Apartment owners can be excused if they feel like gloating. Many of them watched in amazement as homeownership rates reached a record high of 69 percent, and young families could get a mortgage even if they could not qualify for a lease. Now, the pendulum is swinging the other way, and the apartment business looks primed for a powerful resurgence.
The rental housing industry stands to benefit from a number of trends, including the increasing emphasis in urban planning and land use policy to encourage compact development in infill locations where people can walk or take public transit. Policy makers are realizing rental housing is generally more sustainable because it is usually built at higher densities.
“Not only do apartments offer housing to a wide range of households, they can also help us meet critical national goals like reducing greenhouse gasses, growing more sustainably and creating mixed-use, pedestrian-friendly communities,” says Doug Bibby, president of the National Multi Housing Council.
The shift toward more sustainable development patterns is occurring in cities and towns throughout the nation, the Partnership for Sustainable Communities (PSC) has found. PSC is a national nonprofit organization dedicated to helping real estate developers and owners work with local government planners and development agencies to create more sustainable communities.
In California, multifamily buildings will play a crucial role in meeting the state-mandated goals for reducing per capita emissions of greenhouse gases from private vehicles. The state’s so-called anti-sprawl legislation (Senate Bill 375) requires every regional planning organization in the state to draw up a Sustainable Communities Strategy by changing land use patterns. Key to its success is higher density and focusing development of housing around transit lines.
The law encourages higher-density and transit-oriented development in two ways. It puts new teeth into existing law requiring localities to zone land for affordable housing. It also provides exemptions from very stringent state environmental review requirements for projects that provide affordable housing and are located near transit.
Many other states are also encouraging changes in land use patterns to help reduce greenhouse gas emissions. (You can review what’s happening in each state here.)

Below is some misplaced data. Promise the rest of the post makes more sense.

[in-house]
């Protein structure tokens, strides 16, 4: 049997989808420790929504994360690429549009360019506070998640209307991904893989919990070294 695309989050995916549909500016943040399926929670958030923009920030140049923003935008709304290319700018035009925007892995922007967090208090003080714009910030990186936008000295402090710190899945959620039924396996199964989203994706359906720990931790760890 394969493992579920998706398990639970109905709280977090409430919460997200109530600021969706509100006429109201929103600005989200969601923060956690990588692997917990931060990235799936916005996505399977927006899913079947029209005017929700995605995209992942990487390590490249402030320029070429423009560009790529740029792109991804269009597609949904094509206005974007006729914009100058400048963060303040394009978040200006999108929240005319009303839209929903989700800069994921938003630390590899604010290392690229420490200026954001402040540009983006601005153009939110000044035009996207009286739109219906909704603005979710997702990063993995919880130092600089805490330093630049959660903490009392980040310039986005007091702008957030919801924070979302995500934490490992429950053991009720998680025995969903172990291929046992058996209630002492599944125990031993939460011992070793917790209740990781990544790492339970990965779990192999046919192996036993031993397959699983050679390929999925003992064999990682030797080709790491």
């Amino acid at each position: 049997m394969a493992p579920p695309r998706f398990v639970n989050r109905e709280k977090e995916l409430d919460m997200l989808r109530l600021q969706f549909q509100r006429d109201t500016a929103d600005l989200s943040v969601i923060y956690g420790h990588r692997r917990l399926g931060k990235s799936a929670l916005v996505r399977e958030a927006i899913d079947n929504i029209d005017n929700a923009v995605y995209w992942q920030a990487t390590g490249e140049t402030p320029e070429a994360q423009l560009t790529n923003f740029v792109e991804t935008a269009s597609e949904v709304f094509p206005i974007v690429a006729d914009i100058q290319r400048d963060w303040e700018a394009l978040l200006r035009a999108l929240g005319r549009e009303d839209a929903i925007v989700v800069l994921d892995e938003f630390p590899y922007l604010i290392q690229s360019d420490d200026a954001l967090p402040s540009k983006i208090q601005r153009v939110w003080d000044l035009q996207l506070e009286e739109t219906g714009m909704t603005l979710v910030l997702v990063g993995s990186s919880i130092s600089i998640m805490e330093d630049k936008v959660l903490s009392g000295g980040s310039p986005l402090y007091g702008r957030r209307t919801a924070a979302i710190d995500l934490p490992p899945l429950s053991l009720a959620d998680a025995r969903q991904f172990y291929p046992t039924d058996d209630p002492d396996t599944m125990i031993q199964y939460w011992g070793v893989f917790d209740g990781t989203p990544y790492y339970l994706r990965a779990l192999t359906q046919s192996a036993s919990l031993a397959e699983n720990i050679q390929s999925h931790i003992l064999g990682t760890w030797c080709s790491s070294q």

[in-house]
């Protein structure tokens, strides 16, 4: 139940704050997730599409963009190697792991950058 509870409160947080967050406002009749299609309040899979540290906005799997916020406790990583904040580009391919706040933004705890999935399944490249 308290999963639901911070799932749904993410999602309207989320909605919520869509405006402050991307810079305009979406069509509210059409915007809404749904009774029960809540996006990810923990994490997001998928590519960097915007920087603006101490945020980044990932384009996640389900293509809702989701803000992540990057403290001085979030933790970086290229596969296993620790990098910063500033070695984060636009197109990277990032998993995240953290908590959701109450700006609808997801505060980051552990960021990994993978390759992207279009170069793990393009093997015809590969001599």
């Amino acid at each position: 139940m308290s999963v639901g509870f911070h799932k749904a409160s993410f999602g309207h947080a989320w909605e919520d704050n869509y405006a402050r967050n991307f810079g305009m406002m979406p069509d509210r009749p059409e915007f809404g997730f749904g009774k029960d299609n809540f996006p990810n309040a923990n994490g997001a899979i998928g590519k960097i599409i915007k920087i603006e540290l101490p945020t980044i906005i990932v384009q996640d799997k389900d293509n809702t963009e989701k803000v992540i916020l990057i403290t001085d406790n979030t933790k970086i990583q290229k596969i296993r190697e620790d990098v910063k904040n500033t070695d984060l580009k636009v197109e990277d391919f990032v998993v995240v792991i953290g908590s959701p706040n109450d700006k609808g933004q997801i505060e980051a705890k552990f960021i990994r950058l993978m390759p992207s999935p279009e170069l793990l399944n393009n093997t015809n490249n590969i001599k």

The flip side of the trend toward rental housing is reduced construction of single-family homes on large lots remote from jobs and services. Indeed, the homeownership boom ended with a thud as foreclosures skyrocketed, especially in cul de sac suburbs far from jobs and from which long commutes by car cost big dollars.
Even among companies who are developing rental housing, to an increasing extent garden apartments are out and infill developments are in. Some firms are still building garden apartments out in the suburbs, but the biggest apartment investors no longer see that as a smart investment for long-term holding periods.
Savvy developers such as Equity Residential, SARES REGIS and UDR, among others, are gearing up to resume development, and they are choosing “sustainable sites” near transit and services. They are even putting in car sharing services as a benefit for people who don’t want to own their own car or possess more than one car per household.
There is also good news on the financing front with regards to the creation of rental housing, and thereby more sustainable developments. The Obama Administration’s recent 32-page report to Congress on “Reforming America’s Housing Finance Market” calls for cutting way back on federal support for home mortgages but for maintaining a federal role in supporting financing for apartment properties.
NMHC says the nation is experiencing a boom in renter households that will continue for years to come. “We saw a surge of 2.7 million renters from 2005 to 2007 alone,” Bibby says. “Between 2008 and 2015, nearly two-thirds of new households formed will be renters. That’s 6 million new renter households,” he stated.
The new demographic groups are increasingly turning away from the one-time ideal of living in a single-family home on a large lot surrounded by other similar homes. A large proportion of them want to live near transit, and within walking distance of services and entertainment. That usually means renting. That’s good for apartment owners and developers. It’s also good for the sustainability of our communities.
There has also been a change in attitudes about the financial benefits of ownership. Until the recent spike in foreclosures, a large percentage of home sales were premised on the idea that buying was a financial investment, not just a way to obtain shelter. That is shifting dramatically as more and more households make housing choices based on lifestyle or even environmental factors, and no longer assume that owning is a good investment.
The new housing choices will be largely a function of changing demographics, according to NMHC. The aging members of the Baby Boomer generation are increasingly opting to trade in their suburban houses for apartments as they age and their children move away from home, NMHC says. According to Census data, 75 percent of all seniors will change housing type between ages 65 and 80.
A more powerful force for rental demand are the Echo Boomers, that is, the children of the Baby Boomers. By 2015, there will be 67 million people aged 20-34 year of age, the prime years for renting. A large portion of this population will be living in more sustainable rental communities.
Andre Shashaty is founder and president of the Partnership for Sustainable Communities, based in San Rafael, Calif. The organization offers extensive information on land use, entitlements and urban planning and design, including Sustainable Communities magazine and the On-Line Land Use Research Library. It also hosts the annual Sustainable Housing and Community Development Conference in San Francisco in September.